Steve Wilkens is a philosophy professor at Azusa Pacific University and author of a primer on key thinkers and philosophers titled, Good Ideas from Questionable Christians and Outright Pagans: An Introduction to Key Thinkers and Philosophies, published by InterVarsity. He is also author of Beyond Bumper Sticker Ethics and co-author of Christianity & Western Thought.

Why should someone today care what philosophers have to say?

I don't think Christians have an embargo on truth. We learn all sorts of good and useful things from folks who aren't believers, and I think that's true also in the realm of ideas.

I have rather a modest appraisal of philosophy. I don't see it as a means of salvation, but I certainly see a lot of philosophers providing some useful tools for me to think through the various elements of my salvation. I believe that God has been gracious enough to give a lot of very wise people some insights into truth. And I want to grab that.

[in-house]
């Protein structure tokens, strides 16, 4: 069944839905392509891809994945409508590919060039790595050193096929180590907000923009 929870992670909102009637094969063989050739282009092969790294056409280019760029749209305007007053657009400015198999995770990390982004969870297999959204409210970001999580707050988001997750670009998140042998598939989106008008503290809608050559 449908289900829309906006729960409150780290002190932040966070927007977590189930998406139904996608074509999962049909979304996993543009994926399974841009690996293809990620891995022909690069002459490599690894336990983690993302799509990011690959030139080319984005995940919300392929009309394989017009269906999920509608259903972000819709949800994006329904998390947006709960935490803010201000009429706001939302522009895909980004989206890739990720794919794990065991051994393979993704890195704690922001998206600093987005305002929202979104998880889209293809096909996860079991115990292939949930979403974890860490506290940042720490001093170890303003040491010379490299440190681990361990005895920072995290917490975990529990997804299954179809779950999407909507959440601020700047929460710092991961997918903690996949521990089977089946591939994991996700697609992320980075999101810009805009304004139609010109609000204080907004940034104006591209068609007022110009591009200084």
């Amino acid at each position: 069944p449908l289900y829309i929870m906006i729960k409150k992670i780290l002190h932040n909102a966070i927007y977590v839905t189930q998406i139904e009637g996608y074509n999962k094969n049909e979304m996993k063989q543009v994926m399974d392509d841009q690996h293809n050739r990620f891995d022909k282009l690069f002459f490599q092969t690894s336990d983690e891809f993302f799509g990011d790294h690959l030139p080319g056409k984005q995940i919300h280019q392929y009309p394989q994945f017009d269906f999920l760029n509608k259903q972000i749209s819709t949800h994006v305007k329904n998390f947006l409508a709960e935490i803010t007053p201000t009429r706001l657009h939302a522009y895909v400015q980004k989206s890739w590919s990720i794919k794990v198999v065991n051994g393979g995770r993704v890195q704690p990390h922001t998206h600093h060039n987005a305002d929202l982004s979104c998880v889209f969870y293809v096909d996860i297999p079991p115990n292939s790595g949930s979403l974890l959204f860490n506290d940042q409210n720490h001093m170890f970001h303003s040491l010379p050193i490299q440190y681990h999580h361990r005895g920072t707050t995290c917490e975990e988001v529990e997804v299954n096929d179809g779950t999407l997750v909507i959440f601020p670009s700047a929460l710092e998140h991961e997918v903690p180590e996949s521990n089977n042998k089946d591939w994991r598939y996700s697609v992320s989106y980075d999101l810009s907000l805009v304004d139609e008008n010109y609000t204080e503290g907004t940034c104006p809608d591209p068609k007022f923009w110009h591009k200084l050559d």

Why do you call some Christian philosophers questionableChristians?

I'm poking fun at us because quite often within the evangelical world the very fact that people engage in philosophy makes them questionable. They're questionable to people for a lot of different reasons. Within the church, it's enough that they are philosophers to bring them under suspicion.

Let's go through these questionable Christians. Tell me what you would say a major contribution of Augustine would be. What was the context of his philosophical inquiry, and what is its contemporary significance.

I love Augustine because his biography can be read through the lens of his struggle with trying to figure out how evil could exist in a world where there is a good God. He was very serious about that question, very committed ...

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The Dick Staub Interview
Dick Staub was host of a eponymous daily radio show on Seattle's KGNW and is the author of Too Christian, Too Pagan and The Culturally Savvy Christian. He currently runs The Kindlings, an effort to rekindle the creative, intellectual, and spiritual legacy of Christians in culture. His interviews appeared weekly on our site from 2002 to 2004.
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